Prime Minister Kamla Persad-Bissessar’s pitch to her Australian counterpart, Julia Gillard to put a woman’s touch on the biennial Commonwealth Heads of Government Meeting (CHOGM) sets a new tone to these meetings. For the first time, the Commonwealth has a woman as its chair-in office who will transfer the baton to another woman. The ‘chair-in-office’ is assigned to the host country of the previous CHOGM. Persad-Bissessar inherited the post when Patrick Manning was moved from the office of Prime Minister, given that Trinidad and Tobago hosted the 2009 CHOGM; and it will pass to the Australian Prime Minister which hosts the 2011 CHOGM.
It changes the tone of CHOGM meeting because these have historically been male dominated. In fact, in this period in which Persad-Bisessar and Julia Gillard are on the scene, they are among only three women of the fifty-four political leaders of the Commonwealth. The third female political leader in the Commonwealth is Prime Minister Sheikh Hasina Wajed of Bangladesh.
The PM’s call is the kind of woman-to-woman conversation that new development thinkers are encouraging and believe is essential if there is to be progress in the UN’s Millennium Development Goal towards more balanced global development.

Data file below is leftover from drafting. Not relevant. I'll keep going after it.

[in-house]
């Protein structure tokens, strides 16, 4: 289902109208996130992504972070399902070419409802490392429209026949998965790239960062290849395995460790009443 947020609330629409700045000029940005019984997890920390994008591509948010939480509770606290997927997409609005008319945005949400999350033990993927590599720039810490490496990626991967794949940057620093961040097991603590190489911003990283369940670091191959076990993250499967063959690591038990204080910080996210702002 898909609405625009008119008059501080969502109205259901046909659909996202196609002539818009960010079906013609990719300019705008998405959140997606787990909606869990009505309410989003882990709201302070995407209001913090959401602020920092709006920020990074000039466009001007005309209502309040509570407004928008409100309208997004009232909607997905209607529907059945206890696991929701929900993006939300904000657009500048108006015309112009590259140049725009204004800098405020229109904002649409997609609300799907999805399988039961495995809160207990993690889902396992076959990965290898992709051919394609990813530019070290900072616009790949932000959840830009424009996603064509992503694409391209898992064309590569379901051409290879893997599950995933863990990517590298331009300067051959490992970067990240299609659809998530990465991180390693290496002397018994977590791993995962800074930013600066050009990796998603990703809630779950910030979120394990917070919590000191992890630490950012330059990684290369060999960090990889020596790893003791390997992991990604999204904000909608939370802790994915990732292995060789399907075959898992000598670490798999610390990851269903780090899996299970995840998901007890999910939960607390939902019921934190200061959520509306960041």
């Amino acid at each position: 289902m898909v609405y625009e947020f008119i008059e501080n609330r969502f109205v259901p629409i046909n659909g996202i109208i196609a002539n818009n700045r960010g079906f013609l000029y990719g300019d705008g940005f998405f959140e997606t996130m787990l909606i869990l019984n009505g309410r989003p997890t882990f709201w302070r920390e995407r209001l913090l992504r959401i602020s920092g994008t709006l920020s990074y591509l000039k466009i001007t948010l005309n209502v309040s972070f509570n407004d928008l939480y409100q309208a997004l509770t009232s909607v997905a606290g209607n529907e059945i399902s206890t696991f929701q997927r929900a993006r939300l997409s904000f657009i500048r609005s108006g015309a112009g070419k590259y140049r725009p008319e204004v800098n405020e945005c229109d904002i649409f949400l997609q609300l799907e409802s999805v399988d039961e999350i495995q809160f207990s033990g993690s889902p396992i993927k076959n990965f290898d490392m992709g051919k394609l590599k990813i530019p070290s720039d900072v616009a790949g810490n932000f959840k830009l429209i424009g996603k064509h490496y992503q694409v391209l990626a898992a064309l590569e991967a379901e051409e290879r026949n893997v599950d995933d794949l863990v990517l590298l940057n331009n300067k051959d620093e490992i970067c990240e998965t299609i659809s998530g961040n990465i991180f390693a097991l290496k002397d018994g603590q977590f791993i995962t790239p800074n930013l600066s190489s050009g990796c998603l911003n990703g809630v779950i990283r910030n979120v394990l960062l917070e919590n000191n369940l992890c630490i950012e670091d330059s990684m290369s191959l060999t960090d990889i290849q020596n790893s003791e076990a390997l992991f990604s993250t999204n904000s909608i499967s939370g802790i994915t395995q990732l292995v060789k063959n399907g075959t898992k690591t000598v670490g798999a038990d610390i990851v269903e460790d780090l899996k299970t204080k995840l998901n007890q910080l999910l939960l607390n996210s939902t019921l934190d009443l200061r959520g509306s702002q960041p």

It is anticipated that it will also change the tone and impact of women in local politics where the track record has not been altogether encouraging.
A review on interventions in support of women’s participation in electoral processes in the Caribbean between 2007-2008, released by UNIFEM last year, tells that women in politics have not had the impact on their societies as expected.
In the first instance, the review which initially targeted examination of interventions in Jamaica, Trinidad & Tobago and either St. Lucia or Guyana, had to curb its ambitions and focus only on Trinidad & Tobago and the Put a Woman project of the Network of NGOs of Trinidad and Tobago for the Advancement of Women because it was the only one that “provided a substantial enough base for making an assessment.”
To its key question on “whether the significant increase in the number of women Members of Parliament (MPs) in Trinidad & Tobago in 2007 had led to an increase in the representation of women’s interests in Parliament,” the simple answer was, “No”.
It describes the aim of Put a Woman to transform the culture of politics in Trinidad & Tobago by making it more inclusive, beginning with women. This was to be achieved through:
Training women across party lines to understand government at both local and national levels and in gender mainstreaming government decision-making;
Encouraging more young people to take part in the electoral process;
Documenting and publishing information on women in local government in Trinidad and Tobago;